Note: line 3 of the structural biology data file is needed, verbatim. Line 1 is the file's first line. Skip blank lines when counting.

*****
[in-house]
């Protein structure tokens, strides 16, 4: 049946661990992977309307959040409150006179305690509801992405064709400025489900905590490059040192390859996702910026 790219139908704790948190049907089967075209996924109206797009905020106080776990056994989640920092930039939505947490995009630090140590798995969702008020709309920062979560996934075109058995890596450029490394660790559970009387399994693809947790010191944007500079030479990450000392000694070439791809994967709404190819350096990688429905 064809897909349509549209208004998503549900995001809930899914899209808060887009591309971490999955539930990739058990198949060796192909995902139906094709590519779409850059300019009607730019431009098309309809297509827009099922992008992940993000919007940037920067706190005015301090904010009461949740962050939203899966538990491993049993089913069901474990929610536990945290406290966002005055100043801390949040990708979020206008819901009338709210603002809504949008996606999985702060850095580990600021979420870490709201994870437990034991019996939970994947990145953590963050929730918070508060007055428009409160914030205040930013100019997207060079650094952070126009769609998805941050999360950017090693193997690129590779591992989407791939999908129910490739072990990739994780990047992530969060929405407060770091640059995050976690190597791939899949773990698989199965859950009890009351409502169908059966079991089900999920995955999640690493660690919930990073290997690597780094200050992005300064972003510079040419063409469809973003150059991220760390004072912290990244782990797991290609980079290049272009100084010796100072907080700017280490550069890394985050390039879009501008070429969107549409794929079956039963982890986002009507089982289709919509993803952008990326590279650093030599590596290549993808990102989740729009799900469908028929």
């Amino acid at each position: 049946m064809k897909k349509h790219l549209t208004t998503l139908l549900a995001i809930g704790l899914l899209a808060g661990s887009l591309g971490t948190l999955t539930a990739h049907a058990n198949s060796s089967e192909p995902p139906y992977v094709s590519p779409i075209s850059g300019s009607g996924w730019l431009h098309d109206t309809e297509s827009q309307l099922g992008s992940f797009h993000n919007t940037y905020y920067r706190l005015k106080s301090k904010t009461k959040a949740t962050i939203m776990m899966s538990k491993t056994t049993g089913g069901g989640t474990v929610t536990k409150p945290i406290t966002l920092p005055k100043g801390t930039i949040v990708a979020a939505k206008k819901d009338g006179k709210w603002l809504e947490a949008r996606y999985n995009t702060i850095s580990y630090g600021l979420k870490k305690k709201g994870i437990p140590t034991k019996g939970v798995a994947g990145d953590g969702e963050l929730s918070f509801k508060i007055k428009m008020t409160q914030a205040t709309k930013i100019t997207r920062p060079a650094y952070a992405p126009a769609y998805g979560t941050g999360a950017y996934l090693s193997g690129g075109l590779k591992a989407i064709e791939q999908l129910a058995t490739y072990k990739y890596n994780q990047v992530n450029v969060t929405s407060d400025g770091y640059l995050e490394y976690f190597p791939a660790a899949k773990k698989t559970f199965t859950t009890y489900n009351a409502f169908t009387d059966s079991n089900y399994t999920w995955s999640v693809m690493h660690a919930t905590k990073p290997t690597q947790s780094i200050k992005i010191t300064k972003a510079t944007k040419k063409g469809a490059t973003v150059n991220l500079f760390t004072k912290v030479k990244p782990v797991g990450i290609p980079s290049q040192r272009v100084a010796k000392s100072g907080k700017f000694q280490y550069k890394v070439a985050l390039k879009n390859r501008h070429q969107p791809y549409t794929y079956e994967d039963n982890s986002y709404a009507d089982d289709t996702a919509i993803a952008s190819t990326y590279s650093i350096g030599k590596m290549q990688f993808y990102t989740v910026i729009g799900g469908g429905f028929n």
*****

């Amino acid at each position: 049946m064809k897909k349509h790219l549209t208004t998503l139908l549900a995001i809930g704790l899914l899209a808060g661990s887009l591309g971490t948190l999955t539930a990739h049907a058990n198949s060796s089967e192909p995902p139906y992977v094709s590519p779409i075209s850059g300019s009607g996924w730019l431009h098309d109206t309809e297509s827009q309307l099922g992008s992940f797009h993000n919007t940037y905020y920067r706190l005015k106080s301090k904010t009461k959040a949740t962050i939203m776990m899966s538990k491993t056994t049993g089913g069901g989640t474990v929610t536990k409150p945290i406290t966002l920092p005055k100043g801390t930039i949040v990708a979020a939505k206008k819901d009338g006179k709210w603002l809504e947490a949008r996606y999985n995009t702060i850095s580990y630090g600021l979420k870490k305690k709201g994870i437990p140590t034991k019996g939970v798995a994947g990145d953590g969702e963050l929730s918070f509801k508060i007055k428009m008020t409160q914030a205040t709309k930013i100019t997207r920062p060079a650094y952070a992405p126009a769609y998805g979560t941050g999360a950017y996934l090693s193997g690129g075109l590779k591992a989407i064709e791939q999908l129910a058995t490739y072990k990739y890596n994780q990047v992530n450029v969060t929405s407060d400025g770091y640059l995050e490394y976690f190597p791939a660790a899949k773990k698989t559970f199965t859950t009890y489900n009351a409502f169908t009387d059966s079991n089900y399994t999920w995955s999640v693809m690493h660690a919930t905590k990073p290997t690597q947790s780094i200050k992005i010191t300064k972003a510079t944007k040419k063409g469809a490059t973003v150059n991220l500079f760390t004072k912290v030479k990244p782990v797991g990450i290609p980079s290049q040192r272009v100084a010796k000392s100072g907080k700017f000694q280490y550069k890394v070439a985050l390039k879009n390859r501008h070429q969107p791809y549409t794929y079956e994967d039963n982890s986002y709404a009507d089982d289709t996702a919509i993803a952008s190819t990326y590279s650093i350096g030599k590596m290549q990688f993808y990102t989740v910026i729009g799900g469908g429905f028929n």